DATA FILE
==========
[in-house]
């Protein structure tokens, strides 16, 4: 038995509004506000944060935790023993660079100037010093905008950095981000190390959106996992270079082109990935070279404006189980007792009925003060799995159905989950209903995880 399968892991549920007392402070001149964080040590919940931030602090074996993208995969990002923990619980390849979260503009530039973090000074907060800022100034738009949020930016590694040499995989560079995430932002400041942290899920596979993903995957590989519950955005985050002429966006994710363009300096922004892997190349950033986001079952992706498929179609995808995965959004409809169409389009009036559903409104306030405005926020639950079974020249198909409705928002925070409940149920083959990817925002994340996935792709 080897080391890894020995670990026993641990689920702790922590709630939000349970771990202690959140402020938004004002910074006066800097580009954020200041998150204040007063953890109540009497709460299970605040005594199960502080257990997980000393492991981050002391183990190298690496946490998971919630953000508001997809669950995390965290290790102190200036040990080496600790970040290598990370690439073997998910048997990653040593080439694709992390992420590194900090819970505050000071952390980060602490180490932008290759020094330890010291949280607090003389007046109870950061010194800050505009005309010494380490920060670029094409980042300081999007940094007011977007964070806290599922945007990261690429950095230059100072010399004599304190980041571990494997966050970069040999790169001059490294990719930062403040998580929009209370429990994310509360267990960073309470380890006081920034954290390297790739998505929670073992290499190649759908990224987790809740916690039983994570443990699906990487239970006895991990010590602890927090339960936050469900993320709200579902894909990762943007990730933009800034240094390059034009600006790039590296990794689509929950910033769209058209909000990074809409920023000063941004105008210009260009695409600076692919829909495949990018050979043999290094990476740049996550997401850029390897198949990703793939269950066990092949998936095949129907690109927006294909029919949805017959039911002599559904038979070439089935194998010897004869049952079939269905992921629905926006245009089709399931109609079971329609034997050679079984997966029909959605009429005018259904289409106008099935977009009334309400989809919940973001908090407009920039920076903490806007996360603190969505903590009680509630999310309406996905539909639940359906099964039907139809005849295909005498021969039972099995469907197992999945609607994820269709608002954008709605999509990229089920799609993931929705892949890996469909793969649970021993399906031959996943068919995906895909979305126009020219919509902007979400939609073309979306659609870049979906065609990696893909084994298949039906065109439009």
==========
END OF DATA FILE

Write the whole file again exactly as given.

[in-house]
């Protein structure tokens, strides 16, 4: 038995509004506000944060935790023993660079100037010093905008950095981000190390959106996992270079082109990935070279404006189980007792009925003060799995159905989950209903995880 399968892991549920007392402070001149964080040590919940931030602090074996993208995969990002923990619980390849979260503009530039973090000074907060800022100034738009949020930016590694040499995989560079995430932002400041942290899920596979993903995957590989519950955005985050002429966006994710363009300096922004892997190349950033986001079952992706498929179609995808995965959004409809169409389009009036559903409104306030405005926020639950079974020249198909409705928002925070409940149920083959990817925002994340996935792709 080897080391890894020995670990026993641990689920702790922590709630939000349970771990202690959140402020938004004002910074006066800097580009954020200041998150204040007063953890109540009497709460299970605040005594199960502080257990997980000393492991981050002391183990190298690496946490998971919630953000508001997809669950995390965290290790102190200036040990080496600790970040290598990370690439073997998910048997990653040593080439694709992390992420590194900090819970505050000071952390980060602490180490932008290759020094330890010291949280607090003389007046109870950061010194800050505009005309010494380490920060670029094409980042300081999007940094007011977007964070806290599922945007990261690429950095230059100072010399004599304190980041571990494997966050970069040999790169001059490294990719930062403040998580929009209370429990994310509360267990960073309470380890006081920034954290390297790739998505929670073992290499190649759908990224987790809740916690039983994570443990699906990487239970006895991990010590602890927090339960936050469900993320709200579902894909990762943007990730933009800034240094390059034009600006790039590296990794689509929950910033769209058209909000990074809409920023000063941004105008210009260009695409600076692919829909495949990018050979043999290094990476740049996550997401850029390897198949990703793939269950066990092949998936095949129907690109927006294909029919949805017959039911002599559904038979070439089935194998010897004869049952079939269905992921629905926006245009089709399931109609079971329609034997050679079984997966029909959605009429005018259904289409106008099935977009009334309400989809919940973001908090407009920039920076903490806007996360603190969505903590009680509630999310309406996905539909639940359906099964039907139809005849295909005498021969039972099995469907197992999945609607994820269709608002954008709605999509990229089920799609993931929705892949890996469909793969649970021993399906031959996943068919995906895909979305126009020219919509902007979400939609073309979306659609870049979906065609990696893909084994298949039906065109439009």